In 1965, Lyndon Johnson was president, the war in Vietnam was escalating, the space race was in full swing, the Rolling Stones were on a world tour and the St. Louis Arch was completed.

According to a report from the Pew Research Center based on data from the U.S. Census Bureau, 36.6 percent of household heads rented their home in 2016, close to the 1965 number of 37 percent.

CNBC reported that key drivers to this trend include rising home prices, lingering fears from the housing crash, and larger amounts of student debt, according to Richard Fry, a senior researcher at Pew and one of the report’s authors.

“There is some evidence that increased student debt has made it more difficult for households headed by young adults to become homeowners.”

Moreover, millennials are still the most likely of all age groups to rent, according to the study. In 2016, 65 percent of households headed by young adults were renting. That figure is up 8 percentage points from a decade ago.

A recent Trulia survey noted that renters may not be making the best choice. Trulia Managing Editor David Weidner said the survey found that renters’ top regret was wishing they had bought instead of renting (41 percent).

“One thing our research has found is that people can sometimes be a little too cautious. In every U.S. major market, it’s cheaper to buy a home than it is to rent over seven years. And it’s really not even close.”

One reason so many people are renting: Just 45 percent of renters on average can afford the payments on a median-priced home in their area, according to a report on the state of housing from Harvard University’s Joint Center for Housing Studies. Buying a house is even more out of reach for renters in expensive markets such as the West Coast, the Northeast and Florida.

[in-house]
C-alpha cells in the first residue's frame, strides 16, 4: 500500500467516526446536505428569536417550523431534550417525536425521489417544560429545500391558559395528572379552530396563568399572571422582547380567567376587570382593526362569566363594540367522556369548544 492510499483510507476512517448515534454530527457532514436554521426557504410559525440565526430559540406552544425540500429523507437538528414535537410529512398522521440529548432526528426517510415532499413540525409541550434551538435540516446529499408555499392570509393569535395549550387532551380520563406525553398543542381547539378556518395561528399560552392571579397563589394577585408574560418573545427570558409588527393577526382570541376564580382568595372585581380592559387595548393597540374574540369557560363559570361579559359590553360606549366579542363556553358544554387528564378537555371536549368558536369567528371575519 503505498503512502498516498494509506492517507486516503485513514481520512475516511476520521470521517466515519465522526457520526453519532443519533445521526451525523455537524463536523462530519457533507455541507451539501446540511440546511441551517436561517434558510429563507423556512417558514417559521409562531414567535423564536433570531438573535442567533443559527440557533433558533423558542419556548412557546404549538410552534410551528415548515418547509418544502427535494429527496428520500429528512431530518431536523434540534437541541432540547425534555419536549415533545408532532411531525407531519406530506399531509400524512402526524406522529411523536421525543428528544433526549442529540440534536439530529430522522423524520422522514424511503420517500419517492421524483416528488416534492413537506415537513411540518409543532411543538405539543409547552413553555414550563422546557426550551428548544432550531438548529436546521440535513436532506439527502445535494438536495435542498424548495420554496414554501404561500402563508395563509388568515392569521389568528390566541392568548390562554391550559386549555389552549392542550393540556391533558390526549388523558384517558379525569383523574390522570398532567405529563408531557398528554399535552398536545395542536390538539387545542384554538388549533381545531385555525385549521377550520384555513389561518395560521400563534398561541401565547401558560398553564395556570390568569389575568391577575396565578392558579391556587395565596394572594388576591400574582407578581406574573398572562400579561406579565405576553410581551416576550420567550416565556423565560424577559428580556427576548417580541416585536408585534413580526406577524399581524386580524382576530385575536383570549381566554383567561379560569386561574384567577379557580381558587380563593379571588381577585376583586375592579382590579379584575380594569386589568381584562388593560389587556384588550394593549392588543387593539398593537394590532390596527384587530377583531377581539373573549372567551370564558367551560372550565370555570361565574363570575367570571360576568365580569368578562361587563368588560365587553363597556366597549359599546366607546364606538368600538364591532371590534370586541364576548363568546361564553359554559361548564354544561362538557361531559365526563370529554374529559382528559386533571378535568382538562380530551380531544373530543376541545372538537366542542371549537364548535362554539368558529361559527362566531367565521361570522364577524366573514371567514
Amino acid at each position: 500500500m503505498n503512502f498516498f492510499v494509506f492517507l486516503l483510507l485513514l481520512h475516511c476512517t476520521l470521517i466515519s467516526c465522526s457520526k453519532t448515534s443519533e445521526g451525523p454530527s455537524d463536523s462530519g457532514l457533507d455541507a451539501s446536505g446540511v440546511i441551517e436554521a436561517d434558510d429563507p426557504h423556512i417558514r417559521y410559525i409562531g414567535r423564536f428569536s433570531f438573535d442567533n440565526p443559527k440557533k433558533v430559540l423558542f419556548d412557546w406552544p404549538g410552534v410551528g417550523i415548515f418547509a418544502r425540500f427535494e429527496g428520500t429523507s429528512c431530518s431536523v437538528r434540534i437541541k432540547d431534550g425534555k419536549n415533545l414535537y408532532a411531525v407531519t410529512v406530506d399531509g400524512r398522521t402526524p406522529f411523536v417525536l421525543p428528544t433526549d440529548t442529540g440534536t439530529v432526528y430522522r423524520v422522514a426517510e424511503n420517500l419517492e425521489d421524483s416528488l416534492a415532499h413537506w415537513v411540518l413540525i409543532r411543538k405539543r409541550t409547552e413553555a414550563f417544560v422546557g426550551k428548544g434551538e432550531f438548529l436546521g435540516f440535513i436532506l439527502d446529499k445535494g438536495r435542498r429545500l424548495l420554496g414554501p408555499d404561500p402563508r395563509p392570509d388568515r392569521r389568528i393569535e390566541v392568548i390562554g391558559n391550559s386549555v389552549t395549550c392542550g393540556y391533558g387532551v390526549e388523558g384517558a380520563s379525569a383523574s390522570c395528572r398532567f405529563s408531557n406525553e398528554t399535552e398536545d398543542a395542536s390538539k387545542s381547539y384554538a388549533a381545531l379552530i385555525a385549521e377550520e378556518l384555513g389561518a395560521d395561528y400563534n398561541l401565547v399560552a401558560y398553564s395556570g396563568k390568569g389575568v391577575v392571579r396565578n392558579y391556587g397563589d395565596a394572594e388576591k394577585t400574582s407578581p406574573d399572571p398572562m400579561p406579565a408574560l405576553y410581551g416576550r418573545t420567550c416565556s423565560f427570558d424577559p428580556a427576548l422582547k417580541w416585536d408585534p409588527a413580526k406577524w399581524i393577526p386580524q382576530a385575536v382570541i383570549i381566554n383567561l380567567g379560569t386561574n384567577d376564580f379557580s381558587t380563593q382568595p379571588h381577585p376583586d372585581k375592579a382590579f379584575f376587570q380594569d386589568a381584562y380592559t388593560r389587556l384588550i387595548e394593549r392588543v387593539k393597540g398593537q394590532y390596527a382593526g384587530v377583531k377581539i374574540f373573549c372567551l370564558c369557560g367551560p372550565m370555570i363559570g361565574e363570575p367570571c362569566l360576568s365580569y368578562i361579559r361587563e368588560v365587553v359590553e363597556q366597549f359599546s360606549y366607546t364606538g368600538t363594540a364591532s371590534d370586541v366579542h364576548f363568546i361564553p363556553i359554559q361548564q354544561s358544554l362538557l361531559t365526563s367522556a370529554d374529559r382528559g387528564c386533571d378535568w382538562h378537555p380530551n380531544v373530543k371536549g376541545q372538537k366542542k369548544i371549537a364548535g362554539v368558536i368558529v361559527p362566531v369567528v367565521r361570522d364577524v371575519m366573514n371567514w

The study also found that college graduates are the least likely group to be renters. In 2016, 29 percent of college-educated household heads were renters, compared with 38 percent of household heads with a high school degree only or some college experience and 52 percent of household heads who did not finish high school.

As rental trends are reaching 1965 levels, the St. Louis Arch remains a landmark and the Rolling Stones are still on the concert circuit. For real estate agents, today’s rental trend could be tomorrow’s opportunity. According to the Pew survey, 72 percent of renters said they would like to buy a house at some point.

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